Behaviour as part of ecological adaptation
- H. W. Fricke1
© Biologischen Anstalt Helgoland 1973
1. An animal's behaviour represents part of its ecological adaptation to the environment (inanimate surroundings, food, enemies, conspecifics and animals of other species).
2. In the case of feeding, plankton filter feeders are referred to which exhibit identical activity periods, the same choice of habitats and comparable types of movement during feeding; this parallelism is interpreted as adaptation to the mode of nourishment. Similarity in feeding behaviour is indicative of convergent development. In ophiurids, water-current filtration appears to be an ancient physlogenetic characteristic. It is present in numerous species, indicating that this type of behaviour is homologous. Garden eels (Heterocongridae) are also plankton feeders. Their mode of feeding reveals analogies to that of marine benthonic invertebrates. Fishes which feed on sea urchins exemplify adaptations to prey capture and enemy avoidance. Sea urchins have developed adaptive protections against being preyed upon; these tend to result in escaping potential predators or preventing contact with them. Nocturnal activity appears to be an adaptation leading to enemy avoidance. Behaviour patterns of predators are described and compared. Preying on sea urchins appears to be a convergent development based on pre-adaptations in behaviour patterns and morphological structures. Particular adaptations are always based on characteristics already present.
3. Social behaviour is also part of the ecological adaptation of an animal to its environment. The social behaviour of the Pomacentridae is cited as example. Studies on the monogamous anemone fishAmphiprion bicinctus showed that its well-developed aggressive behaviour to both conspecifics and non-conspecifics can be easily released.A. bicinctus drives away all large fishes from its territory, including predators of the anemone. Well-developed intraspecific aggression necessitates effective aggression inhibition with respect to the sexual partner. The potential aggression of one member of the pair must be continually neutralised by submissive behaviour on the part of its mate. Members of a pair recognise each other individually. In situ experiments showed that they recognise the partner mainly through visual characteristics. Comparison of social behaviour inA. bicinctus with that of other pomacentrids should reveal adaptations to life in the narrow confines of the sea anemone.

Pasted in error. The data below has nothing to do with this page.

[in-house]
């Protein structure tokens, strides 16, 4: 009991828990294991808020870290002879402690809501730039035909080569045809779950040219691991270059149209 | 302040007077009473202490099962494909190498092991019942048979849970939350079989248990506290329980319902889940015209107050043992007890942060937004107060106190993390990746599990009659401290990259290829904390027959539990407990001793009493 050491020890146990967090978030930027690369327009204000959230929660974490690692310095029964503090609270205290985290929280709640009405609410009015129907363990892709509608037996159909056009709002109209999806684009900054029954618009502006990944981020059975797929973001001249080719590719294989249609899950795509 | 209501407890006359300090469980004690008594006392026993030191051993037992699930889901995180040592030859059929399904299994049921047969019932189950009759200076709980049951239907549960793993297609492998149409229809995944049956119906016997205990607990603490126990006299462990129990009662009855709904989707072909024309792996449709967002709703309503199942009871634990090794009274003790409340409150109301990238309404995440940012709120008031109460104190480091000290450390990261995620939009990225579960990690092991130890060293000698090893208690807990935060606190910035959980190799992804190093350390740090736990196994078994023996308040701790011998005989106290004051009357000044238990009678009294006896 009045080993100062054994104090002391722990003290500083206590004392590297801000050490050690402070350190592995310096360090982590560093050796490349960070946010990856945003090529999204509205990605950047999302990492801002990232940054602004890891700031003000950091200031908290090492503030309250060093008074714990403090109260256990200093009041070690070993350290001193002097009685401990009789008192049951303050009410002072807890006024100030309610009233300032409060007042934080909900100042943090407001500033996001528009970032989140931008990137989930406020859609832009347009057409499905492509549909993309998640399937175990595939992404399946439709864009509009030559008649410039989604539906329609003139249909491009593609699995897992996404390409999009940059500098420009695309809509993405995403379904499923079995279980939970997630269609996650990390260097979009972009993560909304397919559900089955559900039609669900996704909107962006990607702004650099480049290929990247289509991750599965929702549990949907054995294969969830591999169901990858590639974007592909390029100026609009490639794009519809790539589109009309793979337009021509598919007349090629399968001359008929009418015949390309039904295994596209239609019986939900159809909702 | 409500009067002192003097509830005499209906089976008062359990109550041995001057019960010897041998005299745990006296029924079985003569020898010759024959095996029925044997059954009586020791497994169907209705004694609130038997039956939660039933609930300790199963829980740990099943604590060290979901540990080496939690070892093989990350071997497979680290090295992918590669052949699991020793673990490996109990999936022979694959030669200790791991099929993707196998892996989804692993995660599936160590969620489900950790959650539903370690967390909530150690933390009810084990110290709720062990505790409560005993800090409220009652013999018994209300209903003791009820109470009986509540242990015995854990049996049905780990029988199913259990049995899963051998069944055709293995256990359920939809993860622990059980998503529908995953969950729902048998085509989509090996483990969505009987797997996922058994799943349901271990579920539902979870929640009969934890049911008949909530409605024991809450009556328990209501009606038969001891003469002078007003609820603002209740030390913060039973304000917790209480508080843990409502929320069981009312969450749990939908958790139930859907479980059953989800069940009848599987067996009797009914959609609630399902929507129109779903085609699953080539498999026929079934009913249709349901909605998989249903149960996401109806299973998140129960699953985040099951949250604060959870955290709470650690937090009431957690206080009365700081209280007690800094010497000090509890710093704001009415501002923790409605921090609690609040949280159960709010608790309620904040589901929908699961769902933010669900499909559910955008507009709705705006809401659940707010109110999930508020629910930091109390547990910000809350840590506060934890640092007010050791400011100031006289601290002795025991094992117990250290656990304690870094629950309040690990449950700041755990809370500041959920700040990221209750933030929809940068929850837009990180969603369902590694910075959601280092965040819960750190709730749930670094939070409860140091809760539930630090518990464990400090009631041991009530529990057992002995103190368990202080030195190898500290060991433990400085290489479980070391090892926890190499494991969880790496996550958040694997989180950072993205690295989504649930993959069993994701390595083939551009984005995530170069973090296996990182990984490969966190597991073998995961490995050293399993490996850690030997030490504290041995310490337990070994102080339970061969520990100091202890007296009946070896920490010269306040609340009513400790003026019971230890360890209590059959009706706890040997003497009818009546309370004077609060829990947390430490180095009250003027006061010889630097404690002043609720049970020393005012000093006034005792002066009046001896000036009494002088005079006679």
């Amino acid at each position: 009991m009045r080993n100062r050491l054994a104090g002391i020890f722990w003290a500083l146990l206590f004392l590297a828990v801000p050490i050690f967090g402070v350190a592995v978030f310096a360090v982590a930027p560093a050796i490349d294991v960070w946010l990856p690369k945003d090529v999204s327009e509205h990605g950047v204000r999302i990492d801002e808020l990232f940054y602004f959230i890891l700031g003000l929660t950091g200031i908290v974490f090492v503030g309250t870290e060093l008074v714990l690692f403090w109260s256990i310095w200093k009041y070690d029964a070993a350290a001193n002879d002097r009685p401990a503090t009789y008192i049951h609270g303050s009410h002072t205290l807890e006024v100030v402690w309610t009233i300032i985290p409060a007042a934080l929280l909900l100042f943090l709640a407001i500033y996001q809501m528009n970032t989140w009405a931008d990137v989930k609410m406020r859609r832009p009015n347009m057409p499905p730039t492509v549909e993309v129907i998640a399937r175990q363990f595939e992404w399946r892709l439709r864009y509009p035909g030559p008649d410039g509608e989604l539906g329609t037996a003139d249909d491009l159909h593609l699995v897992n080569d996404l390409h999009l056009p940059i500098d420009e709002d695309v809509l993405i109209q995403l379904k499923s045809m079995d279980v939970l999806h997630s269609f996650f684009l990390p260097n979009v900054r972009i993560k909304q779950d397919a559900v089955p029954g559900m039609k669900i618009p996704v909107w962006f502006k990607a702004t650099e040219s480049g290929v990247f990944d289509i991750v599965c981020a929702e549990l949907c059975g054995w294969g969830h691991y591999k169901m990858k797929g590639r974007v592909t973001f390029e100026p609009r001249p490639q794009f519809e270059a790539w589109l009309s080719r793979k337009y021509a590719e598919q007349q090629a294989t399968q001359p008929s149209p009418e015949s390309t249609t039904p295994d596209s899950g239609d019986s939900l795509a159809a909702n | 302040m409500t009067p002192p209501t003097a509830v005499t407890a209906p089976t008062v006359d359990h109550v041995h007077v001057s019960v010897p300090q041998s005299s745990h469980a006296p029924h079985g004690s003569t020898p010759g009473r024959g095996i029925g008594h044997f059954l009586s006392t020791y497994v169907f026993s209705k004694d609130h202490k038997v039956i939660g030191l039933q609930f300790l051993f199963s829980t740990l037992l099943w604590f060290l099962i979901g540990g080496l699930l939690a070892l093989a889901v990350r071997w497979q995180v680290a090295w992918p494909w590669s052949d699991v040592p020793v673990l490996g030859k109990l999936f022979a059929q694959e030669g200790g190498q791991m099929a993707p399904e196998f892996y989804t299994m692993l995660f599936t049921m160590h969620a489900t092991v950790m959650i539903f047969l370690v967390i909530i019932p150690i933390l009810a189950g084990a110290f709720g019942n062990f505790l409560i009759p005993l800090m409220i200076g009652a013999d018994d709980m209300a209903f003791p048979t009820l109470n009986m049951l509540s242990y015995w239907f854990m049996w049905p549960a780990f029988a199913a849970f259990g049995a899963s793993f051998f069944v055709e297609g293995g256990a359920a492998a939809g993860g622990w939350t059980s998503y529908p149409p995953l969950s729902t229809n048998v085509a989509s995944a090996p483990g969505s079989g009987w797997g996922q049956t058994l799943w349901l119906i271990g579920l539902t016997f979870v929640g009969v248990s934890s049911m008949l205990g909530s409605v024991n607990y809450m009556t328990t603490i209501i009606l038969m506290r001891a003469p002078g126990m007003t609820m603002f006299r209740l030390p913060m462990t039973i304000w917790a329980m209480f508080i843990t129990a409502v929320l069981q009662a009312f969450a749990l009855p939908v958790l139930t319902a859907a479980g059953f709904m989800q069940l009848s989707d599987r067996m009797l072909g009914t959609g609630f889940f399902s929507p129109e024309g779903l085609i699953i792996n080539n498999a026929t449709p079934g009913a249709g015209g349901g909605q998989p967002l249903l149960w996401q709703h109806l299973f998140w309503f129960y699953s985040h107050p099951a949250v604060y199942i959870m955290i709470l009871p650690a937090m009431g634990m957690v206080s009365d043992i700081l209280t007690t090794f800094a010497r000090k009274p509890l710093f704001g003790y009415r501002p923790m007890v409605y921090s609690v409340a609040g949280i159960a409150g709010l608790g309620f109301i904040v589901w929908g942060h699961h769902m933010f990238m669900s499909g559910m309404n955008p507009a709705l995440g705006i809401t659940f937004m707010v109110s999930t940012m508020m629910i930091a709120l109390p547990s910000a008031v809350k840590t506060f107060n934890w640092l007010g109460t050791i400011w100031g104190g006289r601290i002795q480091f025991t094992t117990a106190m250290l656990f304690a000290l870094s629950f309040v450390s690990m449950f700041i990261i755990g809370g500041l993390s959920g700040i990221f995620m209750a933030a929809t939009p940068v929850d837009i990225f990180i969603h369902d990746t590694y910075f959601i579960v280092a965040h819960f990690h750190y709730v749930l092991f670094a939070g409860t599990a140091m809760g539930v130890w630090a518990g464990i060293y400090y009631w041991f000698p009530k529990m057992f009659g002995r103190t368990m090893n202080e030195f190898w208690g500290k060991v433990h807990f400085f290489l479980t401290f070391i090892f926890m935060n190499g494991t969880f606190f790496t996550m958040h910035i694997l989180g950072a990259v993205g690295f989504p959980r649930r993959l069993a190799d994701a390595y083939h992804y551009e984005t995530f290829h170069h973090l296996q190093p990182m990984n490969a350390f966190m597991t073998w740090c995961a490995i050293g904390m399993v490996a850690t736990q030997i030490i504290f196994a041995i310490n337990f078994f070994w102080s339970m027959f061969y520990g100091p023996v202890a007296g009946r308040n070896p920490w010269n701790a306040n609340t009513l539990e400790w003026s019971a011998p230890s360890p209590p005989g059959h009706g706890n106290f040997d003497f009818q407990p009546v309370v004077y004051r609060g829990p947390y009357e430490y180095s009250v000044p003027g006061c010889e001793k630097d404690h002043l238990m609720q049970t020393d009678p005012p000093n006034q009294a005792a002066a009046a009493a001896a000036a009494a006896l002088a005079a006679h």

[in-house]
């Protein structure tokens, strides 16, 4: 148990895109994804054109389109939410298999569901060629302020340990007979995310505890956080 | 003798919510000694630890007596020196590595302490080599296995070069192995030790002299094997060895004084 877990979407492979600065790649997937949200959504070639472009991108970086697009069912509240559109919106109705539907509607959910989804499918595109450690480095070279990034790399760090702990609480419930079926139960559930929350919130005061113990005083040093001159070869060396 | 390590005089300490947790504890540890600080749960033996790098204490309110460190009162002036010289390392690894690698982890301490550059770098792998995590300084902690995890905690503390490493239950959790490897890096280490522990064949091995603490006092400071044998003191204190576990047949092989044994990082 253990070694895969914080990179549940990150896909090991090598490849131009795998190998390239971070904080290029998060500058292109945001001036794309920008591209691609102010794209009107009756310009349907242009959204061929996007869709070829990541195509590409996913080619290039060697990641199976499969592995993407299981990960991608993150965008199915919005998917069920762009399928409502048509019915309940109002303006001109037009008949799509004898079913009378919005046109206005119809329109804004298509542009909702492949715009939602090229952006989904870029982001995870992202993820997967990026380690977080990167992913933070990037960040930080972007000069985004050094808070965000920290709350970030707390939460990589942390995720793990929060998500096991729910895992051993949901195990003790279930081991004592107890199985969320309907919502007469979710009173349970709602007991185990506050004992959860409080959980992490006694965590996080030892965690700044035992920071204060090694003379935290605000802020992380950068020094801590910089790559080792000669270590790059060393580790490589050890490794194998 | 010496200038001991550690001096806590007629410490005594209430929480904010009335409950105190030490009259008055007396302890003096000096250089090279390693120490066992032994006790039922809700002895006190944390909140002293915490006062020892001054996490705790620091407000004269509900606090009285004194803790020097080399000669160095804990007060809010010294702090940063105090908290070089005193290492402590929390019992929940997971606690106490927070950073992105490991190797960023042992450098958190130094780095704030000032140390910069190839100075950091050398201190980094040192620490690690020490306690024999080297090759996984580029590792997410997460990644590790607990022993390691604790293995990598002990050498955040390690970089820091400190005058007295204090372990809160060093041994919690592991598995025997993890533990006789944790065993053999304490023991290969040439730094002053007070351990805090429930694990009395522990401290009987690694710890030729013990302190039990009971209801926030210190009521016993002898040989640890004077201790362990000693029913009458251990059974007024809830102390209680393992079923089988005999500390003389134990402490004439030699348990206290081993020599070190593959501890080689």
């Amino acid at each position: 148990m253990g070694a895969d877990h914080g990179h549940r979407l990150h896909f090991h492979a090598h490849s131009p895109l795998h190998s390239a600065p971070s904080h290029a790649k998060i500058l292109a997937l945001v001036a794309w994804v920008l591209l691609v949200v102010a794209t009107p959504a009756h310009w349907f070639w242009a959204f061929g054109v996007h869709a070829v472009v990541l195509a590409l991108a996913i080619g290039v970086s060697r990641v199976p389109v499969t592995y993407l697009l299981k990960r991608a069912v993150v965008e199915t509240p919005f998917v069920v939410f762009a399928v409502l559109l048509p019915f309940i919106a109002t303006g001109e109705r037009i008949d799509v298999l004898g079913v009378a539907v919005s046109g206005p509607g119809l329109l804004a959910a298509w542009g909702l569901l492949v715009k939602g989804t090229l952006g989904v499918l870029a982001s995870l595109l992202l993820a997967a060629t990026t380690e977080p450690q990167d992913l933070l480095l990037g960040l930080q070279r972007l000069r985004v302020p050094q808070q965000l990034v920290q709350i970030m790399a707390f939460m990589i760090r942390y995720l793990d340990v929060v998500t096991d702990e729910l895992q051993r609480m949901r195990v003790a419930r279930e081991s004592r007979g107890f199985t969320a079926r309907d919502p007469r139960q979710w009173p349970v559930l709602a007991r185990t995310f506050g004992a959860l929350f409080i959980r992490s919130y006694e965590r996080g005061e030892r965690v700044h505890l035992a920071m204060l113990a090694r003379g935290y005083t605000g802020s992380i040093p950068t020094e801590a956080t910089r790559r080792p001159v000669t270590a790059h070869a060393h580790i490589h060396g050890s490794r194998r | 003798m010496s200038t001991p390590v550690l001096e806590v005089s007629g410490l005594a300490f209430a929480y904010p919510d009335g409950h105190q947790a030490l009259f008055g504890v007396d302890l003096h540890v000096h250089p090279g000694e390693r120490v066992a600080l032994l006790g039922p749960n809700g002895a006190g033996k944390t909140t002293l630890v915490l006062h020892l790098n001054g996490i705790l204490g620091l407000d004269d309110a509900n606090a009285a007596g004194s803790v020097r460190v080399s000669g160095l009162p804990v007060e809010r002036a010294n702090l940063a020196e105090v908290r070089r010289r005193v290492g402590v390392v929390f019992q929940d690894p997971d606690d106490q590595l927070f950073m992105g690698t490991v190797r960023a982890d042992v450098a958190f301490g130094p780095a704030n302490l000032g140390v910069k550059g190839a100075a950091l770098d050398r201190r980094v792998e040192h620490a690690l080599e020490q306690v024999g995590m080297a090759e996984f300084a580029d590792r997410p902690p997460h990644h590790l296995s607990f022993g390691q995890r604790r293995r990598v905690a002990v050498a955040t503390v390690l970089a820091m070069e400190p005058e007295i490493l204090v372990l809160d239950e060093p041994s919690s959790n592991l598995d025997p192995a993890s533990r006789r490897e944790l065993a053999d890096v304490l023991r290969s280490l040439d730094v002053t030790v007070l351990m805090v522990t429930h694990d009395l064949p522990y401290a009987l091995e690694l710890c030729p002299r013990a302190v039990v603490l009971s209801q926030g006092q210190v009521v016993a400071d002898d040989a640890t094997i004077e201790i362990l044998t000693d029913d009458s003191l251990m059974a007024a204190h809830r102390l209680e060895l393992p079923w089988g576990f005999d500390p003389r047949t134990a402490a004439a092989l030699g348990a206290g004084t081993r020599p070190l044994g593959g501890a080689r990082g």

4. Butterfly fishes (Chaetodontidae), which live in coral reefs, are monogamous. Their social structure and conspicuous coloration are considered as adaptations to extremely high species densities (up to 14 sympatric species), which are ecologically specialised in various ways. Continual monogamy and conspicuous coloration enable sympatric species to live in the same environment. The difference in coloration between the juveniles and adults is considered species camouflage, a mechanism enabling the juveniles to survive and reach maturity within the home range of the adults.